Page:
With less than a month, so much uncertainty remains as schools reopen or plan for the reopening of their buildings to students and educators. To ensure the safety of students, educators and staff, things might look very different in classrooms and social spaces – the Coronavirus has forever changed education.
As announced in late July, the Government of Alberta has released that schools will be opening under Scenario One conditions in September 2020. With only a few more weeks to go before schools are open and running, this might be an opportune moment to explore your options for funding beyond the district sanctioned amounts. Schools are unpredictable, and unanticipated costs can arise almost daily. That being said, having an additional float in your budget can give you the preparedness to navigate unforeseen costs, the flexibility to quickly adapt, and the means to make improvements where you see fit. We’ve put together a quick, comprehensive guide on understanding government grants for schools in Alberta, along with some helpful links below.
For the foreseeable future, working between the corporate and home office is projected to be the new normal. Remote working has been a popular idea even before the COVID-19 outbreak. Think of your typical businessmen and women – after a long day at the office, most of them will return to a home office where they’ll pick up where they’ve left off. While the modern office has shifted to a focus on flexibility, comfort, and atmosphere, no less should be expected from your ‘home away from the office’. When considering home office design, you’ll want to take into account all the aspects that keep you productive at your regular office. Not all home offices are created equal. Your personal office should accommodate your best and most productive working habits.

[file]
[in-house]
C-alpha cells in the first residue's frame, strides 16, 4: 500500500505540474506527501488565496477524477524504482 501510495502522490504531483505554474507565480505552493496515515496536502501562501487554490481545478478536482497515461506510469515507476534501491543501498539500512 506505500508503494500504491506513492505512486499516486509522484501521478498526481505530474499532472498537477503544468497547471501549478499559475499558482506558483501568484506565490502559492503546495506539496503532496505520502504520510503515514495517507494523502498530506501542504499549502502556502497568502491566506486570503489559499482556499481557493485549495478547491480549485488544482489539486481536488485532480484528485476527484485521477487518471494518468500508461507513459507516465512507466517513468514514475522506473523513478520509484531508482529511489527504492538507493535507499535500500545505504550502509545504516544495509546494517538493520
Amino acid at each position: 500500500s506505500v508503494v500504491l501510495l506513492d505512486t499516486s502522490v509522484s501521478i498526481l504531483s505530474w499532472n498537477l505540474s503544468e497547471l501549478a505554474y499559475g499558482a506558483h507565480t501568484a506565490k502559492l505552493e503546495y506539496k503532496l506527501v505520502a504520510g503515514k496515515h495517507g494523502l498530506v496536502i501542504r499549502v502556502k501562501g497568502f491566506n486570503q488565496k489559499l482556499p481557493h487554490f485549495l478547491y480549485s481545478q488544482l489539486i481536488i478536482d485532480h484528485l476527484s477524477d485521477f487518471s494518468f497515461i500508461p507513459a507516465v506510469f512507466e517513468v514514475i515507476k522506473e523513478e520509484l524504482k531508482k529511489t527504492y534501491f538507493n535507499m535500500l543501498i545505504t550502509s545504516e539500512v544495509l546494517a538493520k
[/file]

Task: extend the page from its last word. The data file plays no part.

Here are some points to consider:
Like it or not, home offices are projected to be our sanctuary for the short term, and possibly long term, as well as healthcare officials, have expressed uncertainty as to when Canadians will be able to resume businesses as usual. With Alberta declaring a state of emergency, more offices are being shut down and a large headcount of employees are working from home. Schools, academies and daycares have shut down all physical operations, leaving students learning online, and academic staff working from home. So, if you haven’t already, it’s time to make a home office.
With the abrupt impacts of COVID-19, entire school systems have been pushed to move academic curriculums online overnight. Alberta has undergone a fast and sudden migration towards online learning, without any previous plan or precedent. We’ve put together some tips to help both parents and schools ease into this new transition.